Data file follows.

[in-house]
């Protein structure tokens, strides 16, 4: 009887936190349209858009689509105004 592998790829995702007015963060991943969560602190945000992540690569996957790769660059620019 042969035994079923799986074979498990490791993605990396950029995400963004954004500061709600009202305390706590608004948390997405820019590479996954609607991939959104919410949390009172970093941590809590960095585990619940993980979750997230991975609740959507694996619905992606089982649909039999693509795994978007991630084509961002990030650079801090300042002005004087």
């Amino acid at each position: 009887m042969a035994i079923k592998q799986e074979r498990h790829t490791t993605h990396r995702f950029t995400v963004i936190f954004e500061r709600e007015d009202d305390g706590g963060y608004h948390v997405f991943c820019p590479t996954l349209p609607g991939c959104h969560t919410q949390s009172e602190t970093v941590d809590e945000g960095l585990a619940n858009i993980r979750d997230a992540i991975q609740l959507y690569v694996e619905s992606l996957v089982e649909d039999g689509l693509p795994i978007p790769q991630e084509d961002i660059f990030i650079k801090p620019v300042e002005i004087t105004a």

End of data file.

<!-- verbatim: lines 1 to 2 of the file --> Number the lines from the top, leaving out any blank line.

[in-house]
């Protein structure tokens, strides 16, 4: 009887936190349209858009689509105004 592998790829995702007015963060991943969560602190945000992540690569996957790769660059620019 042969035994079923799986074979498990490791993605990396950029995400963004954004500061709600009202305390706590608004948390997405820019590479996954609607991939959104919410949390009172970093941590809590960095585990619940993980979750997230991975609740959507694996619905992606089982649909039999693509795994978007991630084509961002990030650079801090300042002005004087």